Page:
Maine Passes Constitutional Carry
Main Passes Constitutional Carry
Following on the heals of Kansas passing legislation that removes training and licensing requirements for citizens who choose to carry a firearm, Maine has become the eighth state to join that list. The governor, Paul LePage, signed the bill into law making lobster and fall foliage two of the top three things that Maine does right.
This new law eliminates the requirement to obtain a permit before carrying a firearm for all residents 21 years of age or older. Additionally, it adds an exemption for anyone between the ages of 18 and 20 who is currently serving in the armed forces.
This brings the total list to Alaska, Arizona, Arkansas, Kansas, Maine, Montana, Texas (light, not part of the eight,) Vermont, and Wyoming.
Why Constitutional Carry?
As a Marine, Range Safety Officer, and a NRA certified instructor, I get a lot of questions regarding my stance on Constitutional Carry. Obviously, the first question (or assault for lack of a better term) comes in the form “So you believe that we should just give a gun to anyone and not require any background checks or training?”
This question is common simply because most media outlets don’t quite understand exactly what Constitutional Carry involves. When a state establishes these processes, it does not turn it into the wild west. Simply put, this classification only waives the training requirement and the need to get a permit. It does not effect the ability of a person to purchase or transfer a firearm.
While I believe in Constitutional Carry and am a strong proponent of our Second Amendment right, this certainly does not strike the necessity to dedicate time and training to your carry regimen. If you live in a state that follows Constitutional Carry laws, please do not look at conceal and carry training courses as something that you can go without.
Rights Vs Recommendation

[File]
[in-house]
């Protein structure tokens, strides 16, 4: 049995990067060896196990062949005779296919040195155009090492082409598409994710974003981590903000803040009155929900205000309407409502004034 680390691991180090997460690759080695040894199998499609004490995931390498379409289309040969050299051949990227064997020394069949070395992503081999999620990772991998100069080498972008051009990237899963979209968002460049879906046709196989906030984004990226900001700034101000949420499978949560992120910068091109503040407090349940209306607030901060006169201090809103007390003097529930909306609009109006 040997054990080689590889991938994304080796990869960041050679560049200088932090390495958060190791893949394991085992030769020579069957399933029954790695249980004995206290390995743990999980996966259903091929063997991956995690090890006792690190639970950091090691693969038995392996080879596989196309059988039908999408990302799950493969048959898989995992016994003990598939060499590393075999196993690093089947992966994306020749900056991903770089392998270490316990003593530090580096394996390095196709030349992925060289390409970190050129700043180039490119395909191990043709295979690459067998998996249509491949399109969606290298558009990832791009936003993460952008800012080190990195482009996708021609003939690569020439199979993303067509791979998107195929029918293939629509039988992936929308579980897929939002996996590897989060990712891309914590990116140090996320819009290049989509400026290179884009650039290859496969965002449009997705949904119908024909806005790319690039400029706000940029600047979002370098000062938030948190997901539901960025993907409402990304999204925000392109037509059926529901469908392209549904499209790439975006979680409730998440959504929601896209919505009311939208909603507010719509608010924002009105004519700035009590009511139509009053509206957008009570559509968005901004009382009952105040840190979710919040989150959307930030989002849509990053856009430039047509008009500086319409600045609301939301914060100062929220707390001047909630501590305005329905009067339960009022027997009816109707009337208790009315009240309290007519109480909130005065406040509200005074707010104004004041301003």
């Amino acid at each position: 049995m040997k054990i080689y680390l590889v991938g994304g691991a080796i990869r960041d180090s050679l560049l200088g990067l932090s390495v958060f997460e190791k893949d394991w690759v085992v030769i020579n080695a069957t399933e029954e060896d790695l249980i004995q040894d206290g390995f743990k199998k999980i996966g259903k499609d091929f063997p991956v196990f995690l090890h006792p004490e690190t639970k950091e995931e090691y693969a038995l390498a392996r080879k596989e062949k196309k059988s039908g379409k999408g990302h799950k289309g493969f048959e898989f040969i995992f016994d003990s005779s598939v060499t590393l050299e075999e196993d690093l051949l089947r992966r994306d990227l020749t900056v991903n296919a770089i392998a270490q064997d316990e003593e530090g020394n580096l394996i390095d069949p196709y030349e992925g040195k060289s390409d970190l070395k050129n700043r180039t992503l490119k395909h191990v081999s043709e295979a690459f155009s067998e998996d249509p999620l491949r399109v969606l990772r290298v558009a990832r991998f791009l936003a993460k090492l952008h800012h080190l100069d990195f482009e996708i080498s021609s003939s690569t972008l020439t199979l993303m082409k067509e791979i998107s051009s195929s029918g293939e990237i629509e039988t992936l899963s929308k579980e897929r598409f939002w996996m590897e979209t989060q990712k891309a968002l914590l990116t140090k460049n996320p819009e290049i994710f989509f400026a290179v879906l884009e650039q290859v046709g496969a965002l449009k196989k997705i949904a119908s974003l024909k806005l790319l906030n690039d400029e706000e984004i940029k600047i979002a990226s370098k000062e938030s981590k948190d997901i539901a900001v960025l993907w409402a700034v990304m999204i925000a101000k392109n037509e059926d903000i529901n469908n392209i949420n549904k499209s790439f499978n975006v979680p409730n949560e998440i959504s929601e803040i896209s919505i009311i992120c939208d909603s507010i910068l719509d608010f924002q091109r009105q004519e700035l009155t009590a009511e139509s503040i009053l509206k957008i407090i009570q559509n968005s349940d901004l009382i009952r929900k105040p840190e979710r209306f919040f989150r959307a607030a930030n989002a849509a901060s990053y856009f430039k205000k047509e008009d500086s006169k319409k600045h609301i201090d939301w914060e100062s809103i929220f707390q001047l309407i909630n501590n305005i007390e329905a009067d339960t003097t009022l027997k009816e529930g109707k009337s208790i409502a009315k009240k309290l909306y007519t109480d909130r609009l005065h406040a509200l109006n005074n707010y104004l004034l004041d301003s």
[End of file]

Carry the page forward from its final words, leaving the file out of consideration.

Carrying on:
When speaking about conceal and carry permits and regulations we need to look at two completely separate categories. Those two categories are rights and recommendations. From the rights standpoint, the Constitution guarantees me the right to own, carry and operate a firearm. It does not state that I need to get approval from the state or take any training whatsoever. From the recommendation standpoint, I encourage and actually beg all individuals to take our course (or any) not because I love having people listen to me for hours but rather because without sufficient training, you would be at a huge disadvantage.
Now lets approach the subject from a legal standpoint. If you find yourself in the situation where you needed to use deadly force to defend yourself or your family and you had zero training whatsoever, what do you think a prosecutor would bring up first? Do you think that he or she would surface the fact that you had zero organized training at all?
Training is vital not only from a tactical standpoint but from a legal standpoint as well. By utilizing organized training and constantly focusing on self improvement you put yourself in the most advantageous situation possible.
In the end it is not only our Constitutional Right to carry a firearm but our natural human right to self defense that is important. Training, even if it is not mandated, should never go overlooked and should be viewed as a vital aspect of becoming a responsibly armed citizen.
Good work Maine, lets keep the momentum!